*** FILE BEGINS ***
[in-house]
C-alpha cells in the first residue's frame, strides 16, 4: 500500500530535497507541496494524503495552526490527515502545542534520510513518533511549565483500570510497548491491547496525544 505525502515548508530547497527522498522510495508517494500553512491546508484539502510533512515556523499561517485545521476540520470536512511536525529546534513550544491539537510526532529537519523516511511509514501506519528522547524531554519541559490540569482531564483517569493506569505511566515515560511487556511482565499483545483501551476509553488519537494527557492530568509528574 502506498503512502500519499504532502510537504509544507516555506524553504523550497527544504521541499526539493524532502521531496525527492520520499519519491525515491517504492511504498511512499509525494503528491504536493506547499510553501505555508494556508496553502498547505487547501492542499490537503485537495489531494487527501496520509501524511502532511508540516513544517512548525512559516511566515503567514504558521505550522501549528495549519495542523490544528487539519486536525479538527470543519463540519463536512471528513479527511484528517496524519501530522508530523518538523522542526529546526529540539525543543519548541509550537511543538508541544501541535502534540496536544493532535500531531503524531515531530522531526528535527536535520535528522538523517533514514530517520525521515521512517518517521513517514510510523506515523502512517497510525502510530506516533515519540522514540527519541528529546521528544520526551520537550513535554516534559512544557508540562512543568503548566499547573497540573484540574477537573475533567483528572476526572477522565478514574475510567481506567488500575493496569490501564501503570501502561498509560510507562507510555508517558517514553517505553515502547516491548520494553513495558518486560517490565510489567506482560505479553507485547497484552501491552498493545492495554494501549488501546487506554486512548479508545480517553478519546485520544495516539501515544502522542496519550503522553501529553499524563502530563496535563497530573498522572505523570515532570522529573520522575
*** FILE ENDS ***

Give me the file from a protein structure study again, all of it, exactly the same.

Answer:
[in-house]
C-alpha cells in the first residue's frame, strides 16, 4: 500500500530535497507541496494524503495552526490527515502545542534520510513518533511549565483500570510497548491491547496525544 505525502515548508530547497527522498522510495508517494500553512491546508484539502510533512515556523499561517485545521476540520470536512511536525529546534513550544491539537510526532529537519523516511511509514501506519528522547524531554519541559490540569482531564483517569493506569505511566515515560511487556511482565499483545483501551476509553488519537494527557492530568509528574 502506498503512502500519499504532502510537504509544507516555506524553504523550497527544504521541499526539493524532502521531496525527492520520499519519491525515491517504492511504498511512499509525494503528491504536493506547499510553501505555508494556508496553502498547505487547501492542499490537503485537495489531494487527501496520509501524511502532511508540516513544517512548525512559516511566515503567514504558521505550522501549528495549519495542523490544528487539519486536525479538527470543519463540519463536512471528513479527511484528517496524519501530522508530523518538523522542526529546526529540539525543543519548541509550537511543538508541544501541535502534540496536544493532535500531531503524531515531530522531526528535527536535520535528522538523517533514514530517520525521515521512517518517521513517514510510523506515523502512517497510525502510530506516533515519540522514540527519541528529546521528544520526551520537550513535554516534559512544557508540562512543568503548566499547573497540573484540574477537573475533567483528572476526572477522565478514574475510567481506567488500575493496569490501564501503570501502561498509560510507562507510555508517558517514553517505553515502547516491548520494553513495558518486560517490565510489567506482560505479553507485547497484552501491552498493545492495554494501549488501546487506554486512548479508545480517553478519546485520544495516539501515544502522542496519550503522553501529553499524563502530563496535563497530573498522572505523570515532570522529573520522575